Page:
Lo, The Poor Taxpayer

Mr. Clark is a roving editor of The Reader’s Digest.

The Indians are on the warpath — not for scalps but for money, and using law books in the place of tomahawks. The white man took their lands without just compensation, they say; now they intend to get paid for it. Indians are laying legal claim to reimbursement for 1,320,000,000 of the 1,900,000,000 acres of land that constitute the United States. Though many of these claims overlap, with two or more groups asking money for the same acres, the net is staggering.

If you live in West Tennessee or Arkansas, chances are that the Chickasaw or the Quapaw have claimed money for the land you occupy; if your home is in Ne­braska or Minnesota, the Oto-Mis­souri or the Chippewa are probably after pay for your property. In the West, Midwest, and South, various tribes have their bows drawn on title to entire states.

Why this avalanche of claims? Almost every year since 1881, when the Choctaw were allowed to bring a land claim suit against the government in the U. S. Court of Claims, some Indian tribe has persuaded Congress to pass at least one special bill permitting them also to sue. The political pressure behind these requests was tremen­dous, particularly on senators from the Western states. In 1946, hoping to end a perennial nuisance, Con­gress set up a three-man Indian Claims Commission to get the facts and see that justice was done. President Truman named as chief commissioner Edgar E. Witt, former Lieutenant Governor of Texas, and as his associates, Louis O’Marr, former Attorney General of Wyoming, and William M. Holt, a prominent Nebraska lawyer. All of them are still serving.

The Indians had five years, from August 13, 1946, to August 13, 1951, to file claims. Accepting this wide-open invitation, various groups who never before had made a claim of any kind discovered that they, too, were owed something by the government. Some tribes, aided and abetted by their lawyers, made fantastic representations. The Sioux asked 15 million dollars’ rec­ompense for the hides of all buf­falo, elk and deer slain on their land by the white man between 1865 and 1880. The Quapaw, who never exceeded 600 in number, soberly demanded $54,397,110.34, plus interest since 1818, for 43 million acres extending into Oklahoma and Texas. The Miami laid claim to seven million acres in In­diana, with the city of Indianapolis as its hub. The Scaticook or Kent Indians have filed a petition stat­ing that their forebears did not sell Manhattan Island to Peter Minuit for $24.00 — they leased it for 99 years — the lease has ex­pired! They claim also that Westchester, Putnam, and Dutchess Counties in New York were taken by the Dutch without payment. The Ottawa claim money for Chicago, the Creek for Atlanta and Birmingham, the Arapaho for Denver, and the Apache for Phoenix.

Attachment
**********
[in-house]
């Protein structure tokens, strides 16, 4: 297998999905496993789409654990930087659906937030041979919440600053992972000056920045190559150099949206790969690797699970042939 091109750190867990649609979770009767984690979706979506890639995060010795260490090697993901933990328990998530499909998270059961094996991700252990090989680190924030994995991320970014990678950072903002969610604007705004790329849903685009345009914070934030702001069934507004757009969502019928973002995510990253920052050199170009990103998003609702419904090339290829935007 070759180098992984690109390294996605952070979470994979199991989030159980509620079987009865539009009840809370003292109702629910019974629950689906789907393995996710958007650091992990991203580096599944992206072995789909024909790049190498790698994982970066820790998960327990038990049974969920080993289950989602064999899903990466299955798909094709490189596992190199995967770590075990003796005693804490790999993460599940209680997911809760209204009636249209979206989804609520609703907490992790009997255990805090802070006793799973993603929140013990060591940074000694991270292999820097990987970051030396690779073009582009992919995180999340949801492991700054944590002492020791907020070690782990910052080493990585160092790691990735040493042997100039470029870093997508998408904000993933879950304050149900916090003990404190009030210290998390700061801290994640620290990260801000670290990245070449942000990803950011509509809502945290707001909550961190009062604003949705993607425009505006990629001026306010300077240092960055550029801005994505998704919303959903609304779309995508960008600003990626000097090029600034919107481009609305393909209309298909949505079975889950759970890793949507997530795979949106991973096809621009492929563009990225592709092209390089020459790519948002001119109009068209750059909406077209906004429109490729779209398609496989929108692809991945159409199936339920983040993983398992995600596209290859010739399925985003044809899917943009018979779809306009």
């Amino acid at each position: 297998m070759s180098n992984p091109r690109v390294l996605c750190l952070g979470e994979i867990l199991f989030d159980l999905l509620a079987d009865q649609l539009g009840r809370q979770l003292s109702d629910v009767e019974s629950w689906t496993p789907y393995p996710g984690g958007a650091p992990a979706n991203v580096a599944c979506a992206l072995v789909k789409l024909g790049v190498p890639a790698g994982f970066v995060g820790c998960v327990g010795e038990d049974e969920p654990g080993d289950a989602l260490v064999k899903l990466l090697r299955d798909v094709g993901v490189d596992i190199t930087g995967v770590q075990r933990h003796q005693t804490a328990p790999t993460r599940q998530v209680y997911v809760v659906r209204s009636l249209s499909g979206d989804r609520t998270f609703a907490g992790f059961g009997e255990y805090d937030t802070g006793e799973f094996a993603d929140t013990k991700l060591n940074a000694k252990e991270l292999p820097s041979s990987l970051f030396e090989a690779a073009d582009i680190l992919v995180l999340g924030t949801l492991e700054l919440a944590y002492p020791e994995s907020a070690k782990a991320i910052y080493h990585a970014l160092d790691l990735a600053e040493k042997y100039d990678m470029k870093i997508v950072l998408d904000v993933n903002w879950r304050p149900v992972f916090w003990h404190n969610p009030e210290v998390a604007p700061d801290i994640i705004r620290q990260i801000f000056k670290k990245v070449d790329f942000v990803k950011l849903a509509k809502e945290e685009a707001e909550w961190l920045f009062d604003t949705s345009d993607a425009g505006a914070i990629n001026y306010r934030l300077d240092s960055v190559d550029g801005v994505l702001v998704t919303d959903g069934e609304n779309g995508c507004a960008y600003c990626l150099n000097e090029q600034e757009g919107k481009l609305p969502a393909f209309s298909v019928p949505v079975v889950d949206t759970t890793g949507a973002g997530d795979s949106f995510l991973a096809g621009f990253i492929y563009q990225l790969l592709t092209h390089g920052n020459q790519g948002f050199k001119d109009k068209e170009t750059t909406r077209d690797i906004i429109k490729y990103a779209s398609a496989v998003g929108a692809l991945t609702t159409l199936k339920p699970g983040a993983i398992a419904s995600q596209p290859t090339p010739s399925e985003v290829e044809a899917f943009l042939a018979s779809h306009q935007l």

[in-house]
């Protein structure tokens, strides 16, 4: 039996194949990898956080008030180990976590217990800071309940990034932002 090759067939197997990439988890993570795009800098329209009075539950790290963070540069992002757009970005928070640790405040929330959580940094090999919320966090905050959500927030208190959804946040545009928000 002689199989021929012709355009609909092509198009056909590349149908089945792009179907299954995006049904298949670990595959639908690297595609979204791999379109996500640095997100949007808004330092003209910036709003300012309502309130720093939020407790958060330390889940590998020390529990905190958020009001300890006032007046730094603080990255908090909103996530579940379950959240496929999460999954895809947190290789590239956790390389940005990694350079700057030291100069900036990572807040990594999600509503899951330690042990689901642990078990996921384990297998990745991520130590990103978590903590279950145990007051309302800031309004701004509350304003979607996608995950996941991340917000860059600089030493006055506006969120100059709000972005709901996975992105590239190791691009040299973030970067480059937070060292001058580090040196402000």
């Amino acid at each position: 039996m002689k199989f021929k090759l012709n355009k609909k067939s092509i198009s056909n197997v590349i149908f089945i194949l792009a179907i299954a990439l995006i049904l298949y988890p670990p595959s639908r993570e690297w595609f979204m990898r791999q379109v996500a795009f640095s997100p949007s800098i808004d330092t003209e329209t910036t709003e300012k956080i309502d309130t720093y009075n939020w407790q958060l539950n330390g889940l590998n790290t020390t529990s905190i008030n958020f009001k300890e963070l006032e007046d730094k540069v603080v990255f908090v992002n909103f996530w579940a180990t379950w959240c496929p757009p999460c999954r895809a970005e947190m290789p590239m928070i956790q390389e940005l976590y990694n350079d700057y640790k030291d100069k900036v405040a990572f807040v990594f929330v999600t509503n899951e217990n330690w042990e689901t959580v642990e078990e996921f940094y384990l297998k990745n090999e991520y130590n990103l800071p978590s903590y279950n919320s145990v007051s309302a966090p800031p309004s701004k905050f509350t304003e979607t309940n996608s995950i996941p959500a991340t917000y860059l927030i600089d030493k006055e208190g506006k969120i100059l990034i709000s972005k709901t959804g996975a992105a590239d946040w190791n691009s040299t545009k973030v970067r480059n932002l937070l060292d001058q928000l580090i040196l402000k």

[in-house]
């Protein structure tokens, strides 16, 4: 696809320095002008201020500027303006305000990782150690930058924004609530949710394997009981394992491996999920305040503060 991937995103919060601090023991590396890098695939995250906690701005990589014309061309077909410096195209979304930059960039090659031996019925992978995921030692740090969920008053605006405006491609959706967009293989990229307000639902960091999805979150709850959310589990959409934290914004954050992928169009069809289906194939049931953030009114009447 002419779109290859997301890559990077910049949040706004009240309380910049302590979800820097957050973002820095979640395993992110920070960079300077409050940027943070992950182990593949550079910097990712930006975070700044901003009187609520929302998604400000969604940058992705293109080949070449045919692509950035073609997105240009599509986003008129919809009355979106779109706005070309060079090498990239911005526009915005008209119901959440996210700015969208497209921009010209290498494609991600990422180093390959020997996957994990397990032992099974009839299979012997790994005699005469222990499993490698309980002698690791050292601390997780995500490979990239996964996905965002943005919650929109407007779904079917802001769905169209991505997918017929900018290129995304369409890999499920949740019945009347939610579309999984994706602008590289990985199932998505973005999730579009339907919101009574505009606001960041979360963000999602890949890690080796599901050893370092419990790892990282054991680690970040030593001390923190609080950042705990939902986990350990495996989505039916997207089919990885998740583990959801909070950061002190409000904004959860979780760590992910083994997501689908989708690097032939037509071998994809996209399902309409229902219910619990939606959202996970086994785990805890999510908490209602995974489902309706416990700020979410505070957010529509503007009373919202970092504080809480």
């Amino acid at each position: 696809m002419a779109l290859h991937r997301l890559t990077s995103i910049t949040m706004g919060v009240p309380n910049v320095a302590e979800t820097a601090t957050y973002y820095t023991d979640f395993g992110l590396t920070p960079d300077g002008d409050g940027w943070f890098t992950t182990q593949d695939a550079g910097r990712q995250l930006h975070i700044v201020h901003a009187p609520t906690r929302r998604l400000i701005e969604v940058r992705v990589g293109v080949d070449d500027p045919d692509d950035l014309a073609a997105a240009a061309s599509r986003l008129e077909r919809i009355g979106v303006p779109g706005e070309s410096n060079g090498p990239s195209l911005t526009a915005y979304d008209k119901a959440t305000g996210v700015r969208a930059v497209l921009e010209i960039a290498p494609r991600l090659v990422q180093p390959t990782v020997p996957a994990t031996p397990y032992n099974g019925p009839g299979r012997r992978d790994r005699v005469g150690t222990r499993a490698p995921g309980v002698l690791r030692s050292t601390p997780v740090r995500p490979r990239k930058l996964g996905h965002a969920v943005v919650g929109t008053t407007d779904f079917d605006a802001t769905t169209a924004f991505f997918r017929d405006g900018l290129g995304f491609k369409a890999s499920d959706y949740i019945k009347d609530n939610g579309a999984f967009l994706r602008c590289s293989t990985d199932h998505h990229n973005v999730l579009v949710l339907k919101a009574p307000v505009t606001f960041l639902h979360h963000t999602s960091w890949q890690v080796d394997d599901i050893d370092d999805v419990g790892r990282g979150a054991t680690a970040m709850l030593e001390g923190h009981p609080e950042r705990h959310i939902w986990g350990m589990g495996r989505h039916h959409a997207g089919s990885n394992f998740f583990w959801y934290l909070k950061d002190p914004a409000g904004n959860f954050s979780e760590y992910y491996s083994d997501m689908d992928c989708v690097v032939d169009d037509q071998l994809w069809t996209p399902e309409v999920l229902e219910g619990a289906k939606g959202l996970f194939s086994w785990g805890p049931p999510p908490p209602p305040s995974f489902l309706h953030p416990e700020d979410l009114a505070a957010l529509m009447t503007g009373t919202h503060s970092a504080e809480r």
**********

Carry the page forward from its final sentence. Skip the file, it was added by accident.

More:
By 1951 fewer than 500,000 Indians of the United States had demanded settlement for three-fourths of the continent in 852 different claims which may well total 10 billion dollars — an aver­age of about $25,000 for every In­dian man, woman, child, and papoose.

A Precedent

Ridiculous — they’ll never get it, you think? That’s what Assistant Attorney General Perry Morton thought when he took over the De­partment of Justice’s Lands Divi­sion in 1953. Morton was shocked to find a staff of 17 Department lawyers — now 25 — with as many clerical helpers spending full time on the apparently endless task of preparing to defend the govern­ment against these preposterous claims. Their work, with that of anthropologists and other experts, was costing the taxpayer over $500,000 a year. "Let’s clear the docket of these cases right away," Morton said, "and settle the matter once and for all."

A typical case was coming up. His plan was to win it and use the decision as a precedent that would quickly dispose of all others like it. This was the suit of the Oto and Missouri tribes demanding compensation for Kansas and Ne­braska lands ceded to the govern­ment and paid for in 1833 and 1854 to the tune of $502,833. Ralph A. Barney, Chief of the Indian Claims Section, showed in court that the United States had long ago paid in full the sums then agreed upon. The Supreme Court had ruled that, after the coming of the white man, the Indians never really owned any land. All the land the Indians in­habited, according to the court, be­longed to the Sovereign, the fed­eral government, by "virtue of dis­covery." The Indians, therefore, had only squatters’ rights — not ownership. Any payment, Barney reasoned, was simply a gratuity, and it is impossible, he argued, for a gratuity to be unfair. He felt he had an airtight case.